The rise of the virtual book club

Writer Brian Leyden on how his book club has moved to Zoom to survive the lockdown

We’ve been meeting for eight years and, until the Coronavirus pandemic, we took it in turns to gather in each other’s houses. Photograph: Getty Images

We’ve been meeting for eight years and, until the Coronavirus pandemic, we took it in turns to gather in each other’s houses. Photograph: Getty Images

 

In this Covid-19 public health emergency, how did we allow our bookshops to be deemed non-essential? Reading, I’ve found, is one of the few things that lifts me out of myself and eases my apprehensiveness and sense of entrapment in extended self-isolation. The price is that I have never been less critical. Complete absorption is enough. So it’s a blessing to have our book club.

We’ve been meeting for eight years and, until the Coronavirus pandemic, we took it in turns to gather in each other’s houses. We show up empty-handed and the host each month provides the wine and finger food. We’ve also kept the numbers within a range that can be seated comfortably in the smallest of our sitting rooms. For our June gatherings, before the summer break, we’ve met in a pergola and a poly-tunnel. And at this point we’ve got such an established rapport it’s hard to contemplate bringing new people into the group and risk upsetting the dynamic.

Rather than cancel or postpone this month’s book club we decided to meet online. It involved a gentle learning curve getting signed in to Zoom. The basic version allows 40 minutes free meeting time. With the ID code and password entered, we began to appear on screen in a row of tiles, each in our own personal space. There were glitches with the video freezing up and the microphone dropping out; and it’s worth mentioning that other devices on at the same time reduce the bandwidth needed for Zoom so switch them off or put them on airplane mode for the duration. Even so, it felt like talking from the bottom of a well.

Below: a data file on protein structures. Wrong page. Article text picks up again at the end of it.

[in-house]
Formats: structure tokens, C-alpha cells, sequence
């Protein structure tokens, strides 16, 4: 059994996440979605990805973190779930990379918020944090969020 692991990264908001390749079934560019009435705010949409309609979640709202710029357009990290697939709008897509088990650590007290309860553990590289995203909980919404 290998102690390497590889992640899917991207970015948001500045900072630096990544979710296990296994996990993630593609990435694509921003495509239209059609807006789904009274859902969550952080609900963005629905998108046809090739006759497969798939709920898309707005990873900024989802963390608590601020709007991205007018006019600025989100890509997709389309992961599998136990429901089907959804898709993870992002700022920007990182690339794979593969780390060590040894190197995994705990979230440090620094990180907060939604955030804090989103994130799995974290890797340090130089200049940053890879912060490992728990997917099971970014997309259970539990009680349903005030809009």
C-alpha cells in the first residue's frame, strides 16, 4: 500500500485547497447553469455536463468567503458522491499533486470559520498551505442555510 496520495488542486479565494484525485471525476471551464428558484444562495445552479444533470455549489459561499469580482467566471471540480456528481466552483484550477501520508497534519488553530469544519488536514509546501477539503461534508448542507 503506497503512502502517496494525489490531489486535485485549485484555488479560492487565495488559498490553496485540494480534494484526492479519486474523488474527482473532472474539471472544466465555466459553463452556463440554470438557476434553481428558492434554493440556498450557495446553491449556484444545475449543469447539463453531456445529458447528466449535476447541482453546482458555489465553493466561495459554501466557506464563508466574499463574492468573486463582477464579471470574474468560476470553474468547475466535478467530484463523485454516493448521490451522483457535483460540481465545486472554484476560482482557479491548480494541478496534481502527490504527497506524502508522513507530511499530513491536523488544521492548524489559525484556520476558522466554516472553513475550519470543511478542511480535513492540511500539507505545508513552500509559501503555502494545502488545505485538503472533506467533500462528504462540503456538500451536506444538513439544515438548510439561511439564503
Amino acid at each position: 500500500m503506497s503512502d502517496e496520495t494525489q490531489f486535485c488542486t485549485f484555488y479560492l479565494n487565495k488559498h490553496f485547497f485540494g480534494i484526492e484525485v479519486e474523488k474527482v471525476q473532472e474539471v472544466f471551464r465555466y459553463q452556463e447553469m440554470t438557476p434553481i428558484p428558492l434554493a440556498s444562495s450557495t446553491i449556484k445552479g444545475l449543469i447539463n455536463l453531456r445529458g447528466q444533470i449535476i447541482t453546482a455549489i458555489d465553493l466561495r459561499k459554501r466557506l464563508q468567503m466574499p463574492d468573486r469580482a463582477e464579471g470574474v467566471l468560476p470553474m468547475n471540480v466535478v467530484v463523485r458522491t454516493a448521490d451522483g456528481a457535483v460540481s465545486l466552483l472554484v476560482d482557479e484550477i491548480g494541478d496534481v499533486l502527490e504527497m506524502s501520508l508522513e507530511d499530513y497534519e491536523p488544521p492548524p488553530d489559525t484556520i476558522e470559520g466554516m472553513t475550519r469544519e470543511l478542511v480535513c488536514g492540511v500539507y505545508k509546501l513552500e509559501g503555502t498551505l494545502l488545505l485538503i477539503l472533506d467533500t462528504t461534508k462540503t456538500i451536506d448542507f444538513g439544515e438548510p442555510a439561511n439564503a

Thankfully we have never entertained dressing up, inspired by our reading material. It didn’t occur to me to get my hair cut, or our cocooned canine Boo groomed, before the emergency measures came into force. By the end of the shutdown I expect both of us to look like Robinson Crusoe. I already appeared distinctly shaggy on screen.

The general aim of our book club each year is to read a contemporary work of fiction and non-fiction, work in translation, work from other continents, plus poetry and classics that we might have read before or missed out on, such as Carson McCuller’s The Heart is a Lonely Hunter, and Doris Lessing’s The Good Terrorist. Purists we’re not, but discerning yes - in that we have an occasional run of un-engaging books. Debate is the life blood of book clubs, not wine; though the wine helps.

Amongst our unreservedly loved reads we’ve had Hilary Mantel’s two Thomas Cromwell volumes thus far; The Light and the Mirror is probably going to be our summer holiday pick. Everyone cherished Elena Ferrante’s Neapolitan Novels, and Louise Erdrich’s La Rose. But for book clubs it’s often the imperfect offerings that work best, the flawed and the problematic reads that divide opinion, stir up strong feelings, and challenge convictions. So a surprisingly slim volume like Elizabeth Strout’s My Name is Lucy Barton provoked an extended discussion, (was the mother really in the room with her daughter?). Susan Faludi’s In The Darkroom fired up a fantastic gender debate. And even though Maggie Nelson’s The Argonauts looked like a sure-fire bet it didn’t cut it - even while presenting self-cutting as art form. We are not sparing in our pronouncements and have wisely avoided asking guest authors along for fear of spontaneous evisceration.